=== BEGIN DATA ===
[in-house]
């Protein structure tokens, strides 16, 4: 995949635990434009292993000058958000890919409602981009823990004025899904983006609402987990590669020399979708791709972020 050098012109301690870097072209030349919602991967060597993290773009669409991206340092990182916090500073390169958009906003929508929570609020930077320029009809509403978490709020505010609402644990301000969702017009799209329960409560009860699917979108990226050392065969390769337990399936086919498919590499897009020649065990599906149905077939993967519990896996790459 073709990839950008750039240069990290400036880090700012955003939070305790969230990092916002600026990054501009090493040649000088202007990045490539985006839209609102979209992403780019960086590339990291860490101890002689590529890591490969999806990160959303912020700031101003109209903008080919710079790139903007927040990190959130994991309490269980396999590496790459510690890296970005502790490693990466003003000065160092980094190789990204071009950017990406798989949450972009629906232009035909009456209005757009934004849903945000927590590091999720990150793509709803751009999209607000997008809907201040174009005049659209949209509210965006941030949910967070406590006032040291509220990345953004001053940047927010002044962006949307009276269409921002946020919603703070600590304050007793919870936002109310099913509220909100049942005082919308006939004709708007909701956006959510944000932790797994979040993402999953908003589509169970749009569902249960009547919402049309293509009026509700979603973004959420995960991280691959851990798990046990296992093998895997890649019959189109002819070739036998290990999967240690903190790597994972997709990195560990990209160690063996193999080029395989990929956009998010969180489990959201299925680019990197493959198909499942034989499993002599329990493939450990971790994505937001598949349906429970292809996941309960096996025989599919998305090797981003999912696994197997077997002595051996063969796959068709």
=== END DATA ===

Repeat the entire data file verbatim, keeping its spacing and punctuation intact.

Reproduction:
[in-house]
């Protein structure tokens, strides 16, 4: 995949635990434009292993000058958000890919409602981009823990004025899904983006609402987990590669020399979708791709972020 050098012109301690870097072209030349919602991967060597993290773009669409991206340092990182916090500073390169958009906003929508929570609020930077320029009809509403978490709020505010609402644990301000969702017009799209329960409560009860699917979108990226050392065969390769337990399936086919498919590499897009020649065990599906149905077939993967519990896996790459 073709990839950008750039240069990290400036880090700012955003939070305790969230990092916002600026990054501009090493040649000088202007990045490539985006839209609102979209992403780019960086590339990291860490101890002689590529890591490969999806990160959303912020700031101003109209903008080919710079790139903007927040990190959130994991309490269980396999590496790459510690890296970005502790490693990466003003000065160092980094190789990204071009950017990406798989949450972009629906232009035909009456209005757009934004849903945000927590590091999720990150793509709803751009999209607000997008809907201040174009005049659209949209509210965006941030949910967070406590006032040291509220990345953004001053940047927010002044962006949307009276269409921002946020919603703070600590304050007793919870936002109310099913509220909100049942005082919308006939004709708007909701956006959510944000932790797994979040993402999953908003589509169970749009569902249960009547919402049309293509009026509700979603973004959420995960991280691959851990798990046990296992093998895997890649019959189109002819070739036998290990999967240690903190790597994972997709990195560990990209160690063996193999080029395989990929956009998010969180489990959201299925680019990197493959198909499942034989499993002599329990493939450990971790994505937001598949349906429970292809996941309960096996025989599919998305090797981003999912696994197997077997002595051996063969796959068709």